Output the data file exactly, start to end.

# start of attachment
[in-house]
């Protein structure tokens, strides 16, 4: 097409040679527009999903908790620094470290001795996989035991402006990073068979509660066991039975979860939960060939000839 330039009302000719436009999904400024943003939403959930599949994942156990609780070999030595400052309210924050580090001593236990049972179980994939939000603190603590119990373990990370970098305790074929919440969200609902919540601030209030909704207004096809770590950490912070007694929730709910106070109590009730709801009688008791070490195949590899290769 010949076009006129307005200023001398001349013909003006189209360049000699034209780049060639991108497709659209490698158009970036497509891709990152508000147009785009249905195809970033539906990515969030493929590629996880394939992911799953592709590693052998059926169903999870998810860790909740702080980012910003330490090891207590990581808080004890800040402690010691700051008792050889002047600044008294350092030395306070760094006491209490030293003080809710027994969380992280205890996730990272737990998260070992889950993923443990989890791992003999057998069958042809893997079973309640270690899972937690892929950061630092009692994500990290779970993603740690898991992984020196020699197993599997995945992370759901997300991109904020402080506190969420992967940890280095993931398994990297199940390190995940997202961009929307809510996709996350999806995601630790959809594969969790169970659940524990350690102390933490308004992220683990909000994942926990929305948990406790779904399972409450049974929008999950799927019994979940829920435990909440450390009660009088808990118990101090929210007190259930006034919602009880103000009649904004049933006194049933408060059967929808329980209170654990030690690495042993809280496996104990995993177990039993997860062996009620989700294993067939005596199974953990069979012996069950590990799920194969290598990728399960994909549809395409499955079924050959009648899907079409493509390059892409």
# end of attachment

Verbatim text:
[in-house]
């Protein structure tokens, strides 16, 4: 097409040679527009999903908790620094470290001795996989035991402006990073068979509660066991039975979860939960060939000839 330039009302000719436009999904400024943003939403959930599949994942156990609780070999030595400052309210924050580090001593236990049972179980994939939000603190603590119990373990990370970098305790074929919440969200609902919540601030209030909704207004096809770590950490912070007694929730709910106070109590009730709801009688008791070490195949590899290769 010949076009006129307005200023001398001349013909003006189209360049000699034209780049060639991108497709659209490698158009970036497509891709990152508000147009785009249905195809970033539906990515969030493929590629996880394939992911799953592709590693052998059926169903999870998810860790909740702080980012910003330490090891207590990581808080004890800040402690010691700051008792050889002047600044008294350092030395306070760094006491209490030293003080809710027994969380992280205890996730990272737990998260070992889950993923443990989890791992003999057998069958042809893997079973309640270690899972937690892929950061630092009692994500990290779970993603740690898991992984020196020699197993599997995945992370759901997300991109904020402080506190969420992967940890280095993931398994990297199940390190995940997202961009929307809510996709996350999806995601630790959809594969969790169970659940524990350690102390933490308004992220683990909000994942926990929305948990406790779904399972409450049974929008999950799927019994979940829920435990909440450390009660009088808990118990101090929210007190259930006034919602009880103000009649904004049933006194049933408060059967929808329980209170654990030690690495042993809280496996104990995993177990039993997860062996009620989700294993067939005596199974953990069979012996069950590990799920194969290598990728399960994909549809395409499955079924050959009648899907079409493509390059892409």